chp 8 psych

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Research on young children’s false eyewitness recollections has indicated that
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it is surprisingly difficult for both children and professional interviewers to reliably separate the children’s true memories from false memories.
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In the study led by Elizabeth Loftus, two groups of observers were asked how fast two cars had been going in a filmed traffic accident. Observers who heard the vividly descriptive word “smashed” in relation to the accident later recalled
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broken glass at the scene of the accident.
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Words heard underwater are later better recalled underwater than on land. This best illustrates
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context-dependent memory.
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Jamille is taking French in school. She gets her best grades on vocabulary tests if she studies for 15 minutes every day for 8 days than if she crams for 2 hours the night before the test. This illustrates what is known as
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the spacing effect
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Elevated levels of stress hormones most clearly contribute to developing
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flashbulb memories
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Compulsive gamblers frequently recall losing less money than is actually the case. Their memory failure best illustrates
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motivated forgiving
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As a child, Andre dreamed that he was chased and attacked by a ferocious dog. Many years later, he mistakenly recalled that this had actually happened to him. Andre’s false recollection best illustrates
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source of amnesia
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Which neural center in the limbic system helps process explicit memories for storage?
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hippocampus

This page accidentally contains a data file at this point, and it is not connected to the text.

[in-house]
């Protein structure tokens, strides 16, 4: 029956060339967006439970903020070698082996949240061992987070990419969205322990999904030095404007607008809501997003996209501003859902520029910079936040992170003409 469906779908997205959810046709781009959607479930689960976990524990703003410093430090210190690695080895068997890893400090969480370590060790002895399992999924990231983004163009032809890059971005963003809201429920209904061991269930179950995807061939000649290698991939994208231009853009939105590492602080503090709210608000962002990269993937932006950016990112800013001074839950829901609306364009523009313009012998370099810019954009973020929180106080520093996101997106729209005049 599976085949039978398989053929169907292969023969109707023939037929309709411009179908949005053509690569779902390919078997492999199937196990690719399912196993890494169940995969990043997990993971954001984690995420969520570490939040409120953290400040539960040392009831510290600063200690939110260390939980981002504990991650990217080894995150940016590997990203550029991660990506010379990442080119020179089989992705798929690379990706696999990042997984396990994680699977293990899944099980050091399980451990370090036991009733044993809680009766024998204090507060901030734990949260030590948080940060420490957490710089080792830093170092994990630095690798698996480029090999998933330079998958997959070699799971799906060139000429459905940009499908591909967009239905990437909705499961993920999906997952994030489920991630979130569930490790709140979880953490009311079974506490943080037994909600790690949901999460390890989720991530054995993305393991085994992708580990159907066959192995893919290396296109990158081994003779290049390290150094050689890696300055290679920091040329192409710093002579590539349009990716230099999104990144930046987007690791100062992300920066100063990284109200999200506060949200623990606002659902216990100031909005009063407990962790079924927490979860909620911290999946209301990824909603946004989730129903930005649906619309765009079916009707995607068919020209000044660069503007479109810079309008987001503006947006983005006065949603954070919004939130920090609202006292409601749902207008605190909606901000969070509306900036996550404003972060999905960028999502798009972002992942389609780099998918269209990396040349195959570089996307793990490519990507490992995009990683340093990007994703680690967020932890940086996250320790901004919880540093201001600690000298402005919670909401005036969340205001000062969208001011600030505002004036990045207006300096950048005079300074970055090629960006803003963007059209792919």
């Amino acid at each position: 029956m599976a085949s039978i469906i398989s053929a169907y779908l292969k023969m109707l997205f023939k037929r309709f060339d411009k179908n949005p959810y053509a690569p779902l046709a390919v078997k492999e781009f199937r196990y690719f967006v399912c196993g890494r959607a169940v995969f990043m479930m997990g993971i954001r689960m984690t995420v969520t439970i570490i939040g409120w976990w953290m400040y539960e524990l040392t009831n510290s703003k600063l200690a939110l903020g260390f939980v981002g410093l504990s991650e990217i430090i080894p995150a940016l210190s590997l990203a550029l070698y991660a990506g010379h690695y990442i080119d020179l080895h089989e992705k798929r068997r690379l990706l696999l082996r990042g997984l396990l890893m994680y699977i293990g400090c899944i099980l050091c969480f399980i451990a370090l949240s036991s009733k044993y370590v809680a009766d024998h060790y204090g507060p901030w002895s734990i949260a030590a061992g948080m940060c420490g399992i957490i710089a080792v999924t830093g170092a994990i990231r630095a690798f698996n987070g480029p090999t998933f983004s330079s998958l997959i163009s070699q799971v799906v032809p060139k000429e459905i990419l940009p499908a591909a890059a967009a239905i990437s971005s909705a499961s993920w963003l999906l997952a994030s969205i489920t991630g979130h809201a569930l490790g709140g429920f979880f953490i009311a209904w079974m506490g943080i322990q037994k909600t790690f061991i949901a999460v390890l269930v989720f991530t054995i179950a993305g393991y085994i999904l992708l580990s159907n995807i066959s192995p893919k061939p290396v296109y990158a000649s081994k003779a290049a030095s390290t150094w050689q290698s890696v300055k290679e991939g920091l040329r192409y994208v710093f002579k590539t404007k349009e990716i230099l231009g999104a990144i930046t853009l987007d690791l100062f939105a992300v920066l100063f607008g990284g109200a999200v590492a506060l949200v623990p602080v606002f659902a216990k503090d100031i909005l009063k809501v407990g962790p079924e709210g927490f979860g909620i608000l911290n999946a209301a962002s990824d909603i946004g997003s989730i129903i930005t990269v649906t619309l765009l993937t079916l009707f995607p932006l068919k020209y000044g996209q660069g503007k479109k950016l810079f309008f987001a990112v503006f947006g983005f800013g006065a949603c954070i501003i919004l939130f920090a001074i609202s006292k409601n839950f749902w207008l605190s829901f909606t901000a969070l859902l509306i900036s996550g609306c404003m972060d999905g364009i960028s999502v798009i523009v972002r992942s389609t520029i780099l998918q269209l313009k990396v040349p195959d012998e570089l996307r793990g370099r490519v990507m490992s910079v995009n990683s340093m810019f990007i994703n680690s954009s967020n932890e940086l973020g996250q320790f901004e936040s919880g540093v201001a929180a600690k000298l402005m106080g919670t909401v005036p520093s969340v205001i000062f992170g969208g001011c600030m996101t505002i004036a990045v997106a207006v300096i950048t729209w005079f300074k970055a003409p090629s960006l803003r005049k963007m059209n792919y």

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The original Atkinson-Schiffrin three-stage information-processing model introduced distinctions among
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sensory memory, short-term memory, and long-term memory
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Hermann Ebbinghaus discovered that the rate at which we forget newly learned information is initially
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rapid and subsequently slows down.
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To help resolve the controversy over reports of repressed memories of sexual abuse, the major psychological and psychiatric associations suggest that
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adult memories of experiences happening before age 3 are unreliable.
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For a moment after hearing his dog’s high-pitched bark, Mr. Silvers has a vivid auditory impression of the dog’s yelp. His experience most clearly illustrates ________ memory.
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echoic
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Encoding a written word semantically rather than on the basis of the word’s written appearance illustrates a distinction between
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deep and shallow processing.
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Procedural memories for well-learned skills such as how to ride a bicycle are typically ________ memories.
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implicit
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The process of encoding refers to
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getting information into memory
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Memory to recall, recognition, and relearning
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fill in the blank, multiple choice, how much less work it takes to learn info you’ve study before
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memory
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of learning over time, through the storage and retrieval of info and skills
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encoding, storage, and retrieval
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info that gets in our brains, holds the info that can be retrieved, reacting and recalling the info